There are records of who sells to you and at what price and the same for yourself, all along the chain. It is just a matter of going down the chain to see if you are playing around with your figures.
Not just capital outflows but all manner of other things can be tracked down too. It becomes easier for Customs to determine who is avoiding duties and for the Inland Revenue Department to check to see who is evading taxes.
By introducing GST, the entire record-keeping process becomes much more rigorous and will definitely contribute to much better and more efficient collection of all taxes and duties in future.
Most countries in the world already have a value-added tax. Most countries in Asean already have it too. And even oil-producing countries have it.
The appeal is that it is a broad-based tax which taxes based on amount of consumption. Because it is the more well-to-do and the wealthy who will consume more, the GST automatically taxes them most, not the lower income group.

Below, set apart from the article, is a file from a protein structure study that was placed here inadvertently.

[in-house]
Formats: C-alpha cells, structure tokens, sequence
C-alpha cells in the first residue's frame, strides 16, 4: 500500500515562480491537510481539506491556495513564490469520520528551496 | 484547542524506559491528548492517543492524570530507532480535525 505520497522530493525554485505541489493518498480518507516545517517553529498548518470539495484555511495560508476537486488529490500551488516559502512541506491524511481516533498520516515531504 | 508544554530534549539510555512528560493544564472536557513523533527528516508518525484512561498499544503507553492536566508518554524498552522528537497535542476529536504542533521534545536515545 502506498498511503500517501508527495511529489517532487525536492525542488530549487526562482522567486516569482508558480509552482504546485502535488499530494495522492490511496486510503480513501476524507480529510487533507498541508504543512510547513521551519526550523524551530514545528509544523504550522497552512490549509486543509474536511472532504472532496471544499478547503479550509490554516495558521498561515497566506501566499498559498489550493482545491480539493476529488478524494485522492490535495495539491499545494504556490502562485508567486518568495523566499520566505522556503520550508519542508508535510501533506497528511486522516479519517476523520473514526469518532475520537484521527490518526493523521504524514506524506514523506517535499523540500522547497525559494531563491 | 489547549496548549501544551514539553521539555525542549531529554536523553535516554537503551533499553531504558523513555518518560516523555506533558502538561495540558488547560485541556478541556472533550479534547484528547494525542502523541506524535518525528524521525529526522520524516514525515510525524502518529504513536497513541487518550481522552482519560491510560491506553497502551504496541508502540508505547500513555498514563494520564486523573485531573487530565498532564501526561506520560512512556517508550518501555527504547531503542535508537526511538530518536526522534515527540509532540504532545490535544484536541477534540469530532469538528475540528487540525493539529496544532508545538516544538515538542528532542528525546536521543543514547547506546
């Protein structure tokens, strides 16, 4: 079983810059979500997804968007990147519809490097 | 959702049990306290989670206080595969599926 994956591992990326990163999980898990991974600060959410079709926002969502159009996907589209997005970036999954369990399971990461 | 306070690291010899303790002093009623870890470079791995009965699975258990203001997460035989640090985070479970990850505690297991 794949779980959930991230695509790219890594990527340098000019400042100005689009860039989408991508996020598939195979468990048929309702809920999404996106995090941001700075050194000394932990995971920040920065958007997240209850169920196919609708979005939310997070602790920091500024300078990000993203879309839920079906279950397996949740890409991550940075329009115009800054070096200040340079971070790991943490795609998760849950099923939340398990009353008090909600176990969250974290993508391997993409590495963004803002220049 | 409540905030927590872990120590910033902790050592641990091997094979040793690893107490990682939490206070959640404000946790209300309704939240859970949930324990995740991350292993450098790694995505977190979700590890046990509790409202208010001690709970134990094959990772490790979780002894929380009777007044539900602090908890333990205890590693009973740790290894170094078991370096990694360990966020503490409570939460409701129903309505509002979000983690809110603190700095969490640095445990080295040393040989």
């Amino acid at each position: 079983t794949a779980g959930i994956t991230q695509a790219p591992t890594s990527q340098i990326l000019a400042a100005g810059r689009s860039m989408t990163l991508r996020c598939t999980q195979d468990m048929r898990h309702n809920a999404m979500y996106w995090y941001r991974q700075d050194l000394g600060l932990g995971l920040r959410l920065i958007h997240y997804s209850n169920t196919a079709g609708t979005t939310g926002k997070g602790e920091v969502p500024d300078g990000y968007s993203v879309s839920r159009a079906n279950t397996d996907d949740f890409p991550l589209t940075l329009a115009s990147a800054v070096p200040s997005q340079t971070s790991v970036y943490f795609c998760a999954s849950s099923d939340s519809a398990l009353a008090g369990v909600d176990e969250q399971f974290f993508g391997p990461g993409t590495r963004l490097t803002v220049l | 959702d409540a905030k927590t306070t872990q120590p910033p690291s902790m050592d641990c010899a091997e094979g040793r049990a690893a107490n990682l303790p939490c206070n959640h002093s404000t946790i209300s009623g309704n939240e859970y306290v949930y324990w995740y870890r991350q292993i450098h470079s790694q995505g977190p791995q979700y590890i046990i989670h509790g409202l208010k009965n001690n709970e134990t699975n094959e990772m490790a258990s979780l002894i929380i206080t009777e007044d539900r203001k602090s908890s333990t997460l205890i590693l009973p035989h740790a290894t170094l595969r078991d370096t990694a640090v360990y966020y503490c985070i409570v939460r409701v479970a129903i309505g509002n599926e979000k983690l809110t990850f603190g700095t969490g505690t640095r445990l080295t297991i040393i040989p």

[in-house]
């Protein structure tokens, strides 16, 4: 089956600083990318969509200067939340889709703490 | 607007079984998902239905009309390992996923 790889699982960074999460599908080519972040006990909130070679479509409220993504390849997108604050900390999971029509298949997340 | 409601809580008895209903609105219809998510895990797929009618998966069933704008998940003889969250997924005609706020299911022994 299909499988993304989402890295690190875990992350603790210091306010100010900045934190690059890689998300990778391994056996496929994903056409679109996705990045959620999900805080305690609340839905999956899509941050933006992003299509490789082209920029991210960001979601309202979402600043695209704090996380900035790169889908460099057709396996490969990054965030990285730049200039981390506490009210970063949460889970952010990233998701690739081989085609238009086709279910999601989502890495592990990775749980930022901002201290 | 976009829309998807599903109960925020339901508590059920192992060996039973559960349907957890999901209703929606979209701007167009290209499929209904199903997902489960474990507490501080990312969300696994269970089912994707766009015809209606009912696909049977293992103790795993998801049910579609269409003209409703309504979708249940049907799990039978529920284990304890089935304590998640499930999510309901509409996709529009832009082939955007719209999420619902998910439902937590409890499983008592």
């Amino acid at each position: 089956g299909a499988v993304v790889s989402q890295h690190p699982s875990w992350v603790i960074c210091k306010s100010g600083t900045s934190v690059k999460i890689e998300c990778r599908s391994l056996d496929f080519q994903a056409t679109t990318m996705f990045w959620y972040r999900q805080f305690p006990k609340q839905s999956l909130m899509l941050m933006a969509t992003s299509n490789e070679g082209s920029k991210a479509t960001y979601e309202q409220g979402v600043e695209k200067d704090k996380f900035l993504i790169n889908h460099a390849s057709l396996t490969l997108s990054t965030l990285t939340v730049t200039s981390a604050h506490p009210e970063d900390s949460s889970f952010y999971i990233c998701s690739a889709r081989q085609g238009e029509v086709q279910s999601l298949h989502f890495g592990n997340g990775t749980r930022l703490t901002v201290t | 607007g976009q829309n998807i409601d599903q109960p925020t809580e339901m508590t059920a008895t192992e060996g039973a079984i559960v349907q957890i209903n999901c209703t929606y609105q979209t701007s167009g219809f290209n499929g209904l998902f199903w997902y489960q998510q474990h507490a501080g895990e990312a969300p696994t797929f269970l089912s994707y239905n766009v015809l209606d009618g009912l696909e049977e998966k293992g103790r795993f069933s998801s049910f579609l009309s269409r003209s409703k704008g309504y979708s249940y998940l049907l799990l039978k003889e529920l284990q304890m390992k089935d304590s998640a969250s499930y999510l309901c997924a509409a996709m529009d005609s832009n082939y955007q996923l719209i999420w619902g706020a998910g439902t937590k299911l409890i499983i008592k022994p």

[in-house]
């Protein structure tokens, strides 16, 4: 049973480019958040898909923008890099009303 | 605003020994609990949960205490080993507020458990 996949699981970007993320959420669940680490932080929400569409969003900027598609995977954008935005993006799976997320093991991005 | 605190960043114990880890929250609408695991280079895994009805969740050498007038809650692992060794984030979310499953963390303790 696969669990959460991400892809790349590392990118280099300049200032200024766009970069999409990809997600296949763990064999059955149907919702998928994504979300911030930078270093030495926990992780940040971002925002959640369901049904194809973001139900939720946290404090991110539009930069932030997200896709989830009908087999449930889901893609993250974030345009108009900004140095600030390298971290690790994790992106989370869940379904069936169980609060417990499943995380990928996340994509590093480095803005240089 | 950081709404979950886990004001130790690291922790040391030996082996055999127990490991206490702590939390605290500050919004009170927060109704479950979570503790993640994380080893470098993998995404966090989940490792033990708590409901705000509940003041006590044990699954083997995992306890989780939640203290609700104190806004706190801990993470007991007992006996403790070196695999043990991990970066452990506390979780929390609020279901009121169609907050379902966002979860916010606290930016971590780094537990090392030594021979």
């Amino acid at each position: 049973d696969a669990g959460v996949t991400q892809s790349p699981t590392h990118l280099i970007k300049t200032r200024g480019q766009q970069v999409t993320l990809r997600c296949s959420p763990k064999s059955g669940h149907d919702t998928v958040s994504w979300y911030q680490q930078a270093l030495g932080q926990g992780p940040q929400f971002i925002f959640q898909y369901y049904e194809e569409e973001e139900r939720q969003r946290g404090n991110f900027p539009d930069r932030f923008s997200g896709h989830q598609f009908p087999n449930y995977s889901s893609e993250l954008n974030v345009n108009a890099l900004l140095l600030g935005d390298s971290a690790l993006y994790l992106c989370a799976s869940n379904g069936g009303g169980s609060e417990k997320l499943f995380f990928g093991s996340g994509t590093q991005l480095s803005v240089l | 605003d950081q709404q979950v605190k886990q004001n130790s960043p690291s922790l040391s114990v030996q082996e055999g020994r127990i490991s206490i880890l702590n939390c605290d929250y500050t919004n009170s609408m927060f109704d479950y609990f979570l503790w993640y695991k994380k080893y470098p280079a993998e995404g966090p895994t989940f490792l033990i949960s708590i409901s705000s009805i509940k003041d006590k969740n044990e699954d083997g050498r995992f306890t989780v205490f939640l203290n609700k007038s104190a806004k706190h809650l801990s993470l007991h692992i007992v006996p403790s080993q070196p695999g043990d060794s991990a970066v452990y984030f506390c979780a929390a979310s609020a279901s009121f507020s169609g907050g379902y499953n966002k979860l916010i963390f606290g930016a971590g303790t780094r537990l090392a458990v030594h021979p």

Whichever way one looks at it, the GST is a progressive move to overhaul the tax system of the country. It is an imperative - but not the only one - of a developing and developed economy which will provide sustainable revenue to the government for it to plough back to needed sectors within the economy.
DATUK SERI IDRIS JALA is CEO of Pemandu and Minister in the Prime Minister’s Department. Fair and reasonable comments are most welcome at firstname.lastname@example.org
Did you find this article insightful?